Less than 1,000 of the 10,559 black male students enrolled in the Rochester City School District from 2009 to 2010 graduated. That's according to a report just released by the Schott Foundation for Public Education.
The graduation rate for black males dropped from 33 percent for the 2007-2008 school year to just nine percent for the 2009 academic year.
Rochester's black male graduation rate of 9% is the worst in the nation.
Colliniare Walters, 25, is taking is GED test next month after dropping out of high school.
According to the Schott Foundation, he's one of many black males, across the nation, who has been, "pushed out" of school. Students who are, "pushed out," don't show up for school on a daily basis, "I was home trying to help out my family so they can go to school and get their act together, and really wasn't worried about mine," says Walters.
The Urban League's Youth Build Rochester program helps high school dropouts like Walters earn a GED and/or industry recognized certificate, aims to increase literacy and numeracy, and employment or enrollment in post-secondary education.
Walters says the support he's getting from the program has him looking forward to a bring future, "I'm just trying to get into college because I've already got my construction certificate, so I just want to see how far I can push that," says Walters.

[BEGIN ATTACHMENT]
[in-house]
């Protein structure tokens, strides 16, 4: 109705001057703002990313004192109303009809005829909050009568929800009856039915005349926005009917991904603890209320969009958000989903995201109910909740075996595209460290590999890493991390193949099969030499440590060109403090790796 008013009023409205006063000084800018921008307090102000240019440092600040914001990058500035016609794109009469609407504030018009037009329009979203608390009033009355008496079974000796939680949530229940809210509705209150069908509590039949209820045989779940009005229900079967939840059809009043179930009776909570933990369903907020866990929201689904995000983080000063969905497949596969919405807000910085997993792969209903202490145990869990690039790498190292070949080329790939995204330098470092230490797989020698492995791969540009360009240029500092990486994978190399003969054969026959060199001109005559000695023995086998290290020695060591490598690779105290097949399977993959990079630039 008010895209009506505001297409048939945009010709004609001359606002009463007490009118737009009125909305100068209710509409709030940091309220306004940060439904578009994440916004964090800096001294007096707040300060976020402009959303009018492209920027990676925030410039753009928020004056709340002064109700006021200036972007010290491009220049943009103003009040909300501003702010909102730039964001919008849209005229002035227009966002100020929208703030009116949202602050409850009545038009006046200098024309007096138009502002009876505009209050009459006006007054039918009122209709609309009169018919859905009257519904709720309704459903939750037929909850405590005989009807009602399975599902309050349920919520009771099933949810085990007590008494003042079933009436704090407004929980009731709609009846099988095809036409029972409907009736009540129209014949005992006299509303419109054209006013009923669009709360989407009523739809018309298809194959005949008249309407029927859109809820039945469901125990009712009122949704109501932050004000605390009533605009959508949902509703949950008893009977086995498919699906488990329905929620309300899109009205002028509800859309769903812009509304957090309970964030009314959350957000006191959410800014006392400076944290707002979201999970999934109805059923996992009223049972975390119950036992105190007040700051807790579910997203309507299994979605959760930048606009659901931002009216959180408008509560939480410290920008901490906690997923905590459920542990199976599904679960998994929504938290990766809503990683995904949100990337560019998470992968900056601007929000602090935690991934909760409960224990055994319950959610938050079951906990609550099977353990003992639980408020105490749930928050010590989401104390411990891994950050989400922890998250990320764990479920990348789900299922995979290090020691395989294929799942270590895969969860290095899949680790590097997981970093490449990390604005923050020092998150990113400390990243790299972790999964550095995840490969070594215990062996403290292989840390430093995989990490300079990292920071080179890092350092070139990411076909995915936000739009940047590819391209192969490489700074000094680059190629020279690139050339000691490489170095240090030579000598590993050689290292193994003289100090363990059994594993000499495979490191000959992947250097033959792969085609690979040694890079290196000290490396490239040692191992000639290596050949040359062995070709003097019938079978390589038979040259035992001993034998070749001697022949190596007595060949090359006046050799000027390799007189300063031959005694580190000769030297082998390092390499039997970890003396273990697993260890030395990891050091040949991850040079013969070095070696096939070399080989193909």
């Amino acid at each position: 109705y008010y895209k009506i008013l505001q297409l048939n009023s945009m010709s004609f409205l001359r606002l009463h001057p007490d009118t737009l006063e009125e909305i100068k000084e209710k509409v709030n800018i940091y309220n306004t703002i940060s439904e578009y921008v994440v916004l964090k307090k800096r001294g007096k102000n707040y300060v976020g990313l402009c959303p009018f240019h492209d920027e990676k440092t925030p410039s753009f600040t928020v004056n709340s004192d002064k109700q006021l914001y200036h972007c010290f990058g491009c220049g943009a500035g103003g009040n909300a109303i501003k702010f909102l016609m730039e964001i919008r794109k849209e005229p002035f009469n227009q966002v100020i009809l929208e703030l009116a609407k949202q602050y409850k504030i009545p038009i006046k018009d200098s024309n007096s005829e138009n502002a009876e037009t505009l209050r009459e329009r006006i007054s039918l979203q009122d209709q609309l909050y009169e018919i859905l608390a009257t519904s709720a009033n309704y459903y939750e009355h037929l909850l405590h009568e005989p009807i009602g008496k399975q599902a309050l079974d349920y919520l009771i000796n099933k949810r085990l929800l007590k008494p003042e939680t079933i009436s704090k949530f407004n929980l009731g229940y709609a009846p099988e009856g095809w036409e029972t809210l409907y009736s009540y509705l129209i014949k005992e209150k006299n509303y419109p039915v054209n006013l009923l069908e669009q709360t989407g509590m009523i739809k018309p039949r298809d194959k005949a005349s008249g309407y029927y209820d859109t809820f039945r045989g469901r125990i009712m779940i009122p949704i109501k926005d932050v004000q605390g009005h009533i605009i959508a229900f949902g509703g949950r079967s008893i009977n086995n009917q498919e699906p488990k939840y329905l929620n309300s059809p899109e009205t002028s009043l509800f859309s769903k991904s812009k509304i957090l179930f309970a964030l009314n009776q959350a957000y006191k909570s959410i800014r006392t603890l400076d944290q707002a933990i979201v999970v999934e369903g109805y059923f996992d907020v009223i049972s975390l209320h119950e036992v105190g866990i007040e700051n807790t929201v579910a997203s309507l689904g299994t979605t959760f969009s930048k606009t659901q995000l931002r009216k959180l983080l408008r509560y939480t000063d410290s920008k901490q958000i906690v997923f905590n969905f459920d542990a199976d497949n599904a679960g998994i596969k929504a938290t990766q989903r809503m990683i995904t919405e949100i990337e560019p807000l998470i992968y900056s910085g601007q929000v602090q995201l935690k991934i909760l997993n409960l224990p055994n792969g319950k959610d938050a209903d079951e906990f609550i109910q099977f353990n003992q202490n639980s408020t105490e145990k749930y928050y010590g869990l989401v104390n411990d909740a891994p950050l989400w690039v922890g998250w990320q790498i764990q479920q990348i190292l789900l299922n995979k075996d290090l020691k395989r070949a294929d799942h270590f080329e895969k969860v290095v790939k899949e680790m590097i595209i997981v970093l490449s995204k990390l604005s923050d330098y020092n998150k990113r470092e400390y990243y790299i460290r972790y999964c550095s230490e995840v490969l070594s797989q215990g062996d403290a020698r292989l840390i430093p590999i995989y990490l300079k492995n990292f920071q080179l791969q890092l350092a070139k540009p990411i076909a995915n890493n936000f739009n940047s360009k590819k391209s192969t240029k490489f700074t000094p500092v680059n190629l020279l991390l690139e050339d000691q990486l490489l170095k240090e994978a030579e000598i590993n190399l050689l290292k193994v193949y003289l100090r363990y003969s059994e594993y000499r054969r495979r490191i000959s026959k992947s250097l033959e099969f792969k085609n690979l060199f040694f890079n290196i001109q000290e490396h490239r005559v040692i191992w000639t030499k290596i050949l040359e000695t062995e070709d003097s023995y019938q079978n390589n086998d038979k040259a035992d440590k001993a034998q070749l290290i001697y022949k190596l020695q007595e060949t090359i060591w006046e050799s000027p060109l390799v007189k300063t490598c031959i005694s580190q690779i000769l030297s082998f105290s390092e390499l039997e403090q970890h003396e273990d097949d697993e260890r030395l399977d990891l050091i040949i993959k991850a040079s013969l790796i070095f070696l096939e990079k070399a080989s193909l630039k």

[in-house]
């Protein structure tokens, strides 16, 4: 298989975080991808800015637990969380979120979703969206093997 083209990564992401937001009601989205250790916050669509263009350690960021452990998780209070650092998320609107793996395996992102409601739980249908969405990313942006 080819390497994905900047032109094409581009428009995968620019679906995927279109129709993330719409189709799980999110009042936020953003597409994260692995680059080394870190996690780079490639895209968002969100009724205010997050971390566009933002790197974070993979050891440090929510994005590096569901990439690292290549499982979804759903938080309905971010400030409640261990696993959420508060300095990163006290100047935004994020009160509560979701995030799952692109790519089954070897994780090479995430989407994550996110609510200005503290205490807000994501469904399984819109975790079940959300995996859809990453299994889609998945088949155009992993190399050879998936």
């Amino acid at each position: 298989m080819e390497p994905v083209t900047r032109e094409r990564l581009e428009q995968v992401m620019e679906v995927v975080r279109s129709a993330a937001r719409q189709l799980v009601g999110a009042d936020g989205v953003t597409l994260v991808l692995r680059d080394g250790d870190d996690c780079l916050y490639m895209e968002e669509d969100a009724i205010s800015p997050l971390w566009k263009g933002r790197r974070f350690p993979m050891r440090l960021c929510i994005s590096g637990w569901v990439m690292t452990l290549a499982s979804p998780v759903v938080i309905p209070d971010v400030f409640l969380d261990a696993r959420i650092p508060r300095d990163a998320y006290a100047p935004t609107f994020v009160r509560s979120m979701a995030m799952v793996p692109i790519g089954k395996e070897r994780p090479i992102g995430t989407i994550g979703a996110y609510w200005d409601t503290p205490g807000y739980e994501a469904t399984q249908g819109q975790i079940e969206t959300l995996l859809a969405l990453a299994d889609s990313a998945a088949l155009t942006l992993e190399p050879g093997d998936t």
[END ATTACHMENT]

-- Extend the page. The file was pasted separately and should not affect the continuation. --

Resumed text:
11th grade student Ahmed Sadiq's family history is motivating him to beat the statistics, "my uncle, he used to go to school, but there were some complications, so he dropped out," explains Sadiq, "and so I want to be the first person in my family to go to college and I want to make the whole family proud."
The Urban League's mentor-centered programming is helping him reach his goals, "you have people there that can help you, like with your homework, with your classwork, any problems you have," says Sadiq. William Clark, President and CEO of the Urban League explains, "if they know that there's someone who's advocating on their behalf that will give them the encouragement so that they can apply themselves and have a successful outcome."
While the school district is tackling, "push out" issues like truancy, the community can help solve what the Schott Foundation calls, "lock out," issues. That's when students don't get the support and resources they need to succeed. According to the district, role models are a step in the right direction, " we have to make sure that we get men in the community to wrap their arms around many of our young black men who don't have role models to make sure that they understand education is important," says Malik Evans, President of the Rochester City School Board.
The Schott Foundation has been tracking the graduation rates of black males who attend public schools since 2004.
The group says that at the pace the graduation rate among black males is improving nationally, it could take nearly 50 years to bridge the achievement gap.